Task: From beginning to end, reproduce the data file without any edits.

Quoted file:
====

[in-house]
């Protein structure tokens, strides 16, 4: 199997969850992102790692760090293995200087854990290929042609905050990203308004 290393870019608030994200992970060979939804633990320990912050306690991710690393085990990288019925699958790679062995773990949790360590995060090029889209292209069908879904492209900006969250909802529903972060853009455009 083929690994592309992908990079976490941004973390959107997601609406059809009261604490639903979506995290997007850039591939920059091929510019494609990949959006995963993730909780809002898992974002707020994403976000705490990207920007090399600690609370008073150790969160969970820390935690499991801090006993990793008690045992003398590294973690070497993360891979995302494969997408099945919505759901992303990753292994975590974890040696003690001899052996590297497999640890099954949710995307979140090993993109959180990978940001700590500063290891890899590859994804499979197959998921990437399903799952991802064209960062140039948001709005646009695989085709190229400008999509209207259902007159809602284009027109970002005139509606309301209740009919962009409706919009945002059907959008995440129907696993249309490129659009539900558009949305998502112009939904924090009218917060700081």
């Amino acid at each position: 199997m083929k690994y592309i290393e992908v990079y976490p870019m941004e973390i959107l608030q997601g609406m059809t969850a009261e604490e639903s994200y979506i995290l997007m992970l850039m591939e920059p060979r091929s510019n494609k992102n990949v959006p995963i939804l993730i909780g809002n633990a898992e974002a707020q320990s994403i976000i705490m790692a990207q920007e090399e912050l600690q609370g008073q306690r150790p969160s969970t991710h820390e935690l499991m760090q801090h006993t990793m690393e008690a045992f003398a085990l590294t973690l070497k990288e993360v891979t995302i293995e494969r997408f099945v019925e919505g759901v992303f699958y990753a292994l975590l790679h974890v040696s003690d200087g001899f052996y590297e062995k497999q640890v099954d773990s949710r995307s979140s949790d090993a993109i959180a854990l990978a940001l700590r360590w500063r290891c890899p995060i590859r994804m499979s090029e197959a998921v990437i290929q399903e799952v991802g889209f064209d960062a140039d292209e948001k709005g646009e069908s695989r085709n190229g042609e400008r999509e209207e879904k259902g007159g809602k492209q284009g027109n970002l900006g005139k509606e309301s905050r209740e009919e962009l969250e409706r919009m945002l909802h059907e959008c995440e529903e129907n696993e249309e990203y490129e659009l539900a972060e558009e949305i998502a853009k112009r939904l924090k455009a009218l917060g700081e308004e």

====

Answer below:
[in-house]
């Protein structure tokens, strides 16, 4: 199997969850992102790692760090293995200087854990290929042609905050990203308004 290393870019608030994200992970060979939804633990320990912050306690991710690393085990990288019925699958790679062995773990949790360590995060090029889209292209069908879904492209900006969250909802529903972060853009455009 083929690994592309992908990079976490941004973390959107997601609406059809009261604490639903979506995290997007850039591939920059091929510019494609990949959006995963993730909780809002898992974002707020994403976000705490990207920007090399600690609370008073150790969160969970820390935690499991801090006993990793008690045992003398590294973690070497993360891979995302494969997408099945919505759901992303990753292994975590974890040696003690001899052996590297497999640890099954949710995307979140090993993109959180990978940001700590500063290891890899590859994804499979197959998921990437399903799952991802064209960062140039948001709005646009695989085709190229400008999509209207259902007159809602284009027109970002005139509606309301209740009919962009409706919009945002059907959008995440129907696993249309490129659009539900558009949305998502112009939904924090009218917060700081």
């Amino acid at each position: 199997m083929k690994y592309i290393e992908v990079y976490p870019m941004e973390i959107l608030q997601g609406m059809t969850a009261e604490e639903s994200y979506i995290l997007m992970l850039m591939e920059p060979r091929s510019n494609k992102n990949v959006p995963i939804l993730i909780g809002n633990a898992e974002a707020q320990s994403i976000i705490m790692a990207q920007e090399e912050l600690q609370g008073q306690r150790p969160s969970t991710h820390e935690l499991m760090q801090h006993t990793m690393e008690a045992f003398a085990l590294t973690l070497k990288e993360v891979t995302i293995e494969r997408f099945v019925e919505g759901v992303f699958y990753a292994l975590l790679h974890v040696s003690d200087g001899f052996y590297e062995k497999q640890v099954d773990s949710r995307s979140s949790d090993a993109i959180a854990l990978a940001l700590r360590w500063r290891c890899p995060i590859r994804m499979s090029e197959a998921v990437i290929q399903e799952v991802g889209f064209d960062a140039d292209e948001k709005g646009e069908s695989r085709n190229g042609e400008r999509e209207e879904k259902g007159g809602k492209q284009g027109n970002l900006g005139k509606e309301s905050r209740e009919e962009l969250e409706r919009m945002l909802h059907e959008c995440e529903e129907n696993e249309e990203y490129e659009l539900a972060e558009e949305i998502a853009k112009r939904l924090k455009a009218l917060g700081e308004e």